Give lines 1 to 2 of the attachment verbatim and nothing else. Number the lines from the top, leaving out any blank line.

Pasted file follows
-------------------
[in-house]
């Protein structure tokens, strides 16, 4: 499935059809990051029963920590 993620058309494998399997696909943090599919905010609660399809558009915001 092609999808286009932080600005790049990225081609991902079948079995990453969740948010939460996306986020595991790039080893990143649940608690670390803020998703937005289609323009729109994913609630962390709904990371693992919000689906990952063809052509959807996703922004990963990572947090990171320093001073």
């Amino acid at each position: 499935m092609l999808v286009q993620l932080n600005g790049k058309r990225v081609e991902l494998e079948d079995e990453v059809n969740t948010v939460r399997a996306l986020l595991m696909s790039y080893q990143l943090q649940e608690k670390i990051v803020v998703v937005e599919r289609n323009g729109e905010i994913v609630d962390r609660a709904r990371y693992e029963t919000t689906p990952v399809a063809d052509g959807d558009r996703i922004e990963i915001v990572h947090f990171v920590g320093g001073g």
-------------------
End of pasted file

[in-house]
């Protein structure tokens, strides 16, 4: 499935059809990051029963920590 993620058309494998399997696909943090599919905010609660399809558009915001 092609999808286009932080600005790049990225081609991902079948079995990453969740948010939460996306986020595991790039080893990143649940608690670390803020998703937005289609323009729109994913609630962390709904990371693992919000689906990952063809052509959807996703922004990963990572947090990171320093001073």